I am exploring my options for getting into Ha observation and have a few questions.
1) I have a quality 5” ERF from 15 years ago that I originally bought to use with a Lumicon prominence filter. This worked well on my 4200mm FL long focus refractor. My question is, what amount of heat & UV passes through a red glass ERF that could potentially damage other cemented optical elements within the OTA?
2) I’ve read in other posts that people have had success with inexpensive scopes like Chinese 120mm f8 refractors. Is optical quality not as crucial with Ha viewing as with night time observation?
3) if I understand correctly, a thermally tunable filter like a Daystar Ion 0.5a filter can be tuned to also see prominences?
thanks for your time.
Just to expand on Bob's answer:
1) You can transfer UV and IR through the refractor (assuming it's just the lenses and not full of correctors or Petzval or other complex designs) all day, the heat passes through because it's high transmission and not reflection, so the glass doesn't get hot. It gets hot at the point focus as Bob pointed out. Anything at the focus point is where the heat will be experienced. This is why you can employ a front mount or rear mount or internal mount ERF as long as its somewhere in the light cone but not at the point of focus where the heat would be. The ERF reflects the thermal energy before the focus point, so the focus point has less thermal energy.
2) As Bob pointed out, inexpensive long focus achromatic doublets can be superior to a more costly ED/APO doublet or triplet. There's compromise to correction of focus of the wavelengths to get CA-free optics. When you're only dealing with a single wavelength of light, not full color, this is not an issue and you do not need color correction optics like ED/APO. This is why so many have excellent results in the inexpensive chinese achromatic doublets and no one around here is going to suggest ED/APO optics for narrowband solar, unless you want a scope that is also ideal for night use in full color. Optical quality still matters. Having a good figure and low SA is important no matter which design or substrate it is. Long focus achromatic doublets generally are well figured in red (656nm is part of visible spectrum, it's not long IR for example) and the longer focal-length will have less SA. A really expensive triplet APO at F3.9 for example would actually be a poor choice for this application compared to a cheap F8~F10 achromatic doublet.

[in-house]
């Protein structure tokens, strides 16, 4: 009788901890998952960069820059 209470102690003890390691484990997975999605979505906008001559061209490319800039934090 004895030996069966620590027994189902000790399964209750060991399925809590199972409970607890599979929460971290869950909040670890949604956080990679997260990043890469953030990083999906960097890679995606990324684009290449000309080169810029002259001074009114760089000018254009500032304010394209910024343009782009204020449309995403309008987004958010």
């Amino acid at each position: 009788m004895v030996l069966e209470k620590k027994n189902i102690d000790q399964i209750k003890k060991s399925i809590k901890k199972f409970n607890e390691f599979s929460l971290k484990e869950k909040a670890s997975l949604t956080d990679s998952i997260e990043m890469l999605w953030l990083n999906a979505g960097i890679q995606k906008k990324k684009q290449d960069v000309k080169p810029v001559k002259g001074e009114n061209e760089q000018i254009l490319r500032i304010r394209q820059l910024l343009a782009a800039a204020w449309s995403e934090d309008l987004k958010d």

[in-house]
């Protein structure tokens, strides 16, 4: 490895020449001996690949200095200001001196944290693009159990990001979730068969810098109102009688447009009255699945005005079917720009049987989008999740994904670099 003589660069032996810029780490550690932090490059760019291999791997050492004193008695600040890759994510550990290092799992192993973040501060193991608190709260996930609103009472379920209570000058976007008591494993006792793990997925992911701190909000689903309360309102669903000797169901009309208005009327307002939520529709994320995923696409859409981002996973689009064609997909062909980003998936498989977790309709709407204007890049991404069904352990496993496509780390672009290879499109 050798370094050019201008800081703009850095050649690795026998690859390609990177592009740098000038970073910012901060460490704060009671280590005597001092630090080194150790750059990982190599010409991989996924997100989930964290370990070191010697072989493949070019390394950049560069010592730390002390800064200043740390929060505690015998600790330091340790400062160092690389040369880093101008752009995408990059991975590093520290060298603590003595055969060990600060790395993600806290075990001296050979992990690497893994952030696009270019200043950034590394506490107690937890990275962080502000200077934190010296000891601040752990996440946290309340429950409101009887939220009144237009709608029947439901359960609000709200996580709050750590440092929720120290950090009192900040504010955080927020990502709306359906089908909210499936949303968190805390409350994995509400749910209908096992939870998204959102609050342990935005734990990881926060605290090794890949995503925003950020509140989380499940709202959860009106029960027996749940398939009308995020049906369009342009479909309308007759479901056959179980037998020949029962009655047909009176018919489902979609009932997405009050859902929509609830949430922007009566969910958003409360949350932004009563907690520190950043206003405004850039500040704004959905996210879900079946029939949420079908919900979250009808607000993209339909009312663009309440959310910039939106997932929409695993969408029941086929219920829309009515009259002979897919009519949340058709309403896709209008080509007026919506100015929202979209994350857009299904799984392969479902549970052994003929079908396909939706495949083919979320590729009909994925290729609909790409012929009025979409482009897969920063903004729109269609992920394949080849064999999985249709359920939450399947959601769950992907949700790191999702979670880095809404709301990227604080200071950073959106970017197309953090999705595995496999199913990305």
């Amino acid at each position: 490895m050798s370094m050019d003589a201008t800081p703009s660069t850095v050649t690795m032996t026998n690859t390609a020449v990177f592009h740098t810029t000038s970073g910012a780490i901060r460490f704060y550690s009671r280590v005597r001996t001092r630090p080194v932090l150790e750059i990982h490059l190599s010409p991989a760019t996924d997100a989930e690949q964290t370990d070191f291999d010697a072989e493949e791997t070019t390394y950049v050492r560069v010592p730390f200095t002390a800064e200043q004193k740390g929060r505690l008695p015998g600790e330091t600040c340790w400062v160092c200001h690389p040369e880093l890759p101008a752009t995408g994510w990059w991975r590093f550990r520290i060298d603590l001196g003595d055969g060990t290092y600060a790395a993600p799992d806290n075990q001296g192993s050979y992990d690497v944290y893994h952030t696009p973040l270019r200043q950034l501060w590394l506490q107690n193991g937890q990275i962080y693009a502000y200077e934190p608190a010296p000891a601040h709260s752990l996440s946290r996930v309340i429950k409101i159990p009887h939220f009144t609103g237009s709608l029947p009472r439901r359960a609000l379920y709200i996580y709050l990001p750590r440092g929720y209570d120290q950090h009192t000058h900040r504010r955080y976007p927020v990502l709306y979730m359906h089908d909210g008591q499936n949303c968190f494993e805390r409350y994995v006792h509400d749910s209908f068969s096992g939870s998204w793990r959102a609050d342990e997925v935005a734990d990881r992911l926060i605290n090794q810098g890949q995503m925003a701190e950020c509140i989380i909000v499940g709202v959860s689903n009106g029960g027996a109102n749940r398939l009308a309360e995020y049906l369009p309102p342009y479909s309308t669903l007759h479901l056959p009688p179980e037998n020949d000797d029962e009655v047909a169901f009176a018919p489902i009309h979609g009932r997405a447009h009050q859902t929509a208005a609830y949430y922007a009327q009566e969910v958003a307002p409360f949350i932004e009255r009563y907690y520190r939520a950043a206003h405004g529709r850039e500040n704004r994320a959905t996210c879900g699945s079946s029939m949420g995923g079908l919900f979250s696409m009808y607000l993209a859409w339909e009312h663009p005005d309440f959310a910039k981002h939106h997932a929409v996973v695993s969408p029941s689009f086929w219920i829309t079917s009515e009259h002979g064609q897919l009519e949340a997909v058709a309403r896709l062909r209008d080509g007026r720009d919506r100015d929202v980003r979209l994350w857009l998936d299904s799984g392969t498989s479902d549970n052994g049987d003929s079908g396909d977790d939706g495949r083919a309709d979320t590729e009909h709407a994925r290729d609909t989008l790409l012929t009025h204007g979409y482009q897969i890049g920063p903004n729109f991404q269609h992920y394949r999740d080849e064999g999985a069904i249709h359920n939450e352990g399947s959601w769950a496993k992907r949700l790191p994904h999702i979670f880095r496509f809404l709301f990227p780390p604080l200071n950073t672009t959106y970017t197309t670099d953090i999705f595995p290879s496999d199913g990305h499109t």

3) You should be able to tune the filter to be simply on band, on 656.28nm and you will see both surface and prominences at the same time. You shouldn't need to tune for the surface and tune separately for prominences. It is of course possible that some features show up a bit better as you blue or red shift. For example, spicules show up a little more contrasty when blue shifted, while prominences may appear a little more bright when red shifting a bit. But ultimately if you're on band, 656.28nm, you'll see the the upper chromosphere and its features off the limb, like prominences, at the same time. It's often confused because in a single stack, the disc will be brighter than the limb because the disc has photospheric light leaking through, the parastic continuum, and so it lowers the contrast of the surface features, compared to the limb where there's no photosphere light behind the prominence so its pretty obvious and has high contrast due to no surface brightness competition with the black void of space. A double stack system will suppress that photosphere light leaking through, dimming the disc surface considerably, but then the disc and limb will be a closer relative brightness with higher contrast which makes it much easier to see the surface details and limb structures at the same time without tuning off band.
Edited by MalVeauX, 05 July 2020 - 11:12 AM.